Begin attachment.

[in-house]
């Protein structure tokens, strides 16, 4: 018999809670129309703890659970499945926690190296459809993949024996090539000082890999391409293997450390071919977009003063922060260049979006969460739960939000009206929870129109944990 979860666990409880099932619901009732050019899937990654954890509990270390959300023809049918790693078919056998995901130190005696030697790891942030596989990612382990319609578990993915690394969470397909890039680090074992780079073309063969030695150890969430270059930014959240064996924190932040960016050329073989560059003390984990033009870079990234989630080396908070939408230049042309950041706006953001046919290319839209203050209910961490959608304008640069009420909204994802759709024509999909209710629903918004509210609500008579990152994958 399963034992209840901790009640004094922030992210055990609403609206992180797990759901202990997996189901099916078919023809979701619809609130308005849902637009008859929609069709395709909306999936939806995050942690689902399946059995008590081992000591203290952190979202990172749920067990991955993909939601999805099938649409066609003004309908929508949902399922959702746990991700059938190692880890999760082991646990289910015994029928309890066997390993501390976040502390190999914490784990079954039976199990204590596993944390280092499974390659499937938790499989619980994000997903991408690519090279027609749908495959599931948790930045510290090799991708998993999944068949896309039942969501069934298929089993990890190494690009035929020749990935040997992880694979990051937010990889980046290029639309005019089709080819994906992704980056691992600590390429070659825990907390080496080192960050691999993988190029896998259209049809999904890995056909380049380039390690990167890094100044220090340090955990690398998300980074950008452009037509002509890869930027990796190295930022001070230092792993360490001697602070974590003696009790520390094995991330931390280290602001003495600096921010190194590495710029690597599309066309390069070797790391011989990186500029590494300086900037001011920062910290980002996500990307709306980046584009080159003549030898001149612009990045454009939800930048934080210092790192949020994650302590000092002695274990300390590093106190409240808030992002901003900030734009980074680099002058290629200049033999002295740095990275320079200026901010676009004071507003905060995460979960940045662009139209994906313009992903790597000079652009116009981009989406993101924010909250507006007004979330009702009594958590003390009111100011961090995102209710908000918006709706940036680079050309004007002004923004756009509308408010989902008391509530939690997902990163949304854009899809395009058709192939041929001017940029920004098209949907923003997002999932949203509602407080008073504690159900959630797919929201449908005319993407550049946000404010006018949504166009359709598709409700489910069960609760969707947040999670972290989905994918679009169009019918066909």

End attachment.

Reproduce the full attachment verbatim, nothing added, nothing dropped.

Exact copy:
[in-house]
């Protein structure tokens, strides 16, 4: 018999809670129309703890659970499945926690190296459809993949024996090539000082890999391409293997450390071919977009003063922060260049979006969460739960939000009206929870129109944990 979860666990409880099932619901009732050019899937990654954890509990270390959300023809049918790693078919056998995901130190005696030697790891942030596989990612382990319609578990993915690394969470397909890039680090074992780079073309063969030695150890969430270059930014959240064996924190932040960016050329073989560059003390984990033009870079990234989630080396908070939408230049042309950041706006953001046919290319839209203050209910961490959608304008640069009420909204994802759709024509999909209710629903918004509210609500008579990152994958 399963034992209840901790009640004094922030992210055990609403609206992180797990759901202990997996189901099916078919023809979701619809609130308005849902637009008859929609069709395709909306999936939806995050942690689902399946059995008590081992000591203290952190979202990172749920067990991955993909939601999805099938649409066609003004309908929508949902399922959702746990991700059938190692880890999760082991646990289910015994029928309890066997390993501390976040502390190999914490784990079954039976199990204590596993944390280092499974390659499937938790499989619980994000997903991408690519090279027609749908495959599931948790930045510290090799991708998993999944068949896309039942969501069934298929089993990890190494690009035929020749990935040997992880694979990051937010990889980046290029639309005019089709080819994906992704980056691992600590390429070659825990907390080496080192960050691999993988190029896998259209049809999904890995056909380049380039390690990167890094100044220090340090955990690398998300980074950008452009037509002509890869930027990796190295930022001070230092792993360490001697602070974590003696009790520390094995991330931390280290602001003495600096921010190194590495710029690597599309066309390069070797790391011989990186500029590494300086900037001011920062910290980002996500990307709306980046584009080159003549030898001149612009990045454009939800930048934080210092790192949020994650302590000092002695274990300390590093106190409240808030992002901003900030734009980074680099002058290629200049033999002295740095990275320079200026901010676009004071507003905060995460979960940045662009139209994906313009992903790597000079652009116009981009989406993101924010909250507006007004979330009702009594958590003390009111100011961090995102209710908000918006709706940036680079050309004007002004923004756009509308408010989902008391509530939690997902990163949304854009899809395009058709192939041929001017940029920004098209949907923003997002999932949203509602407080008073504690159900959630797919929201449908005319993407550049946000404010006018949504166009359709598709409700489910069960609760969707947040999670972290989905994918679009169009019918066909």